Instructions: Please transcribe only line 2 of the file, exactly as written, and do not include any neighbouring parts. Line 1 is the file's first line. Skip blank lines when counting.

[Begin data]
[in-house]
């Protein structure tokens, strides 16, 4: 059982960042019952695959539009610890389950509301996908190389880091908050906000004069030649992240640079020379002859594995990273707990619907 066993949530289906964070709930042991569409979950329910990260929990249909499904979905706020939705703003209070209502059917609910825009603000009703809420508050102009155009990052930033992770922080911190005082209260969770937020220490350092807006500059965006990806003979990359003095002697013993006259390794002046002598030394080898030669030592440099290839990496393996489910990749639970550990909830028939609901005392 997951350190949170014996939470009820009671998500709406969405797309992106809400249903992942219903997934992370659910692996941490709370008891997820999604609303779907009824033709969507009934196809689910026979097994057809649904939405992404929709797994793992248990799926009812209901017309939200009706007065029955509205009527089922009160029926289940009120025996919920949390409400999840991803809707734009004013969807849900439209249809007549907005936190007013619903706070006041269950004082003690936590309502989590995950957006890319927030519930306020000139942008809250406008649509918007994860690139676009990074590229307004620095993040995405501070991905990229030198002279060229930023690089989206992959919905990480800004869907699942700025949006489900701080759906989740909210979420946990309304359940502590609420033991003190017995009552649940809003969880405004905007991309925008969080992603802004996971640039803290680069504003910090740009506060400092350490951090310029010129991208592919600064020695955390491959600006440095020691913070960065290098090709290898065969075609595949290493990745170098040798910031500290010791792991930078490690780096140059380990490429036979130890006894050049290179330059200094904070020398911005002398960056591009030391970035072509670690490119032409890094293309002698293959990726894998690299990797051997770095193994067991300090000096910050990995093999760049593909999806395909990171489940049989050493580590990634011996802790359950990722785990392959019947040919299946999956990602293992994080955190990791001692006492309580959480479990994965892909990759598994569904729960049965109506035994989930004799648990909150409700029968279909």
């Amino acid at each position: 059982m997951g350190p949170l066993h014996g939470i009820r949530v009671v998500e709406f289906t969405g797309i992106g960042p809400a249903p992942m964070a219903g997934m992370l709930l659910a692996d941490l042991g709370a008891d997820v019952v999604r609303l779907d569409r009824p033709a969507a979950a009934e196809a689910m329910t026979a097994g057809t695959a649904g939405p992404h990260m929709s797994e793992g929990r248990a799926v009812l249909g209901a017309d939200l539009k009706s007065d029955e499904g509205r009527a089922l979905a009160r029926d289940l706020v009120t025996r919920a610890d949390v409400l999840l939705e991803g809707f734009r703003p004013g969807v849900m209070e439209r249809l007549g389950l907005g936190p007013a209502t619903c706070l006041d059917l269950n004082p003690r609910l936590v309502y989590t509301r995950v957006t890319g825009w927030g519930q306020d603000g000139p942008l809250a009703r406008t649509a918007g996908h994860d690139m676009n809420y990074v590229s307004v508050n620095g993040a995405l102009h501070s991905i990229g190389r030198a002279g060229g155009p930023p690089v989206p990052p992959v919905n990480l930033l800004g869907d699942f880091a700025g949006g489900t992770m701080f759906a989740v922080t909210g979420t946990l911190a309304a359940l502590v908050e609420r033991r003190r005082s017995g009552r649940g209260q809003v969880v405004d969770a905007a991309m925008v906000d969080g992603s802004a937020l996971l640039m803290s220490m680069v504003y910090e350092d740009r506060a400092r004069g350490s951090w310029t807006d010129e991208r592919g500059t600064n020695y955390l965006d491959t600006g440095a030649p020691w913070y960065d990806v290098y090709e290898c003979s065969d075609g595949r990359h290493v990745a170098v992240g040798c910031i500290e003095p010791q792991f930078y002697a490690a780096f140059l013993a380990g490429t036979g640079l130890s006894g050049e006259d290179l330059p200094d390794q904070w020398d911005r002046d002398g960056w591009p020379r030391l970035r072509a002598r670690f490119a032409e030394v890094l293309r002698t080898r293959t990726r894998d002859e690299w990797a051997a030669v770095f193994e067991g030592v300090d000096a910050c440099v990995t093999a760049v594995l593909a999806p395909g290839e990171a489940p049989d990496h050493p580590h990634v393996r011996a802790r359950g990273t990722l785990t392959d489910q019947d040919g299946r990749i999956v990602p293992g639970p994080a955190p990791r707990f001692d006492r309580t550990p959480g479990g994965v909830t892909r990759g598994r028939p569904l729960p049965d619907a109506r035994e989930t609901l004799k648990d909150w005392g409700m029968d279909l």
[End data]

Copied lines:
């Protein structure tokens, strides 16, 4: 059982960042019952695959539009610890389950509301996908190389880091908050906000004069030649992240640079020379002859594995990273707990619907 066993949530289906964070709930042991569409979950329910990260929990249909499904979905706020939705703003209070209502059917609910825009603000009703809420508050102009155009990052930033992770922080911190005082209260969770937020220490350092807006500059965006990806003979990359003095002697013993006259390794002046002598030394080898030669030592440099290839990496393996489910990749639970550990909830028939609901005392 997951350190949170014996939470009820009671998500709406969405797309992106809400249903992942219903997934992370659910692996941490709370008891997820999604609303779907009824033709969507009934196809689910026979097994057809649904939405992404929709797994793992248990799926009812209901017309939200009706007065029955509205009527089922009160029926289940009120025996919920949390409400999840991803809707734009004013969807849900439209249809007549907005936190007013619903706070006041269950004082003690936590309502989590995950957006890319927030519930306020000139942008809250406008649509918007994860690139676009990074590229307004620095993040995405501070991905990229030198002279060229930023690089989206992959919905990480800004869907699942700025949006489900701080759906989740909210979420946990309304359940502590609420033991003190017995009552649940809003969880405004905007991309925008969080992603802004996971640039803290680069504003910090740009506060400092350490951090310029010129991208592919600064020695955390491959600006440095020691913070960065290098090709290898065969075609595949290493990745170098040798910031500290010791792991930078490690780096140059380990490429036979130890006894050049290179330059200094904070020398911005002398960056591009030391970035072509670690490119032409890094293309002698293959990726894998690299990797051997770095193994067991300090000096910050990995093999760049593909999806395909990171489940049989050493580590990634011996802790359950990722785990392959019947040919299946999956990602293992994080955190990791001692006492309580959480479990994965892909990759598994569904729960049965109506035994989930004799648990909150409700029968279909």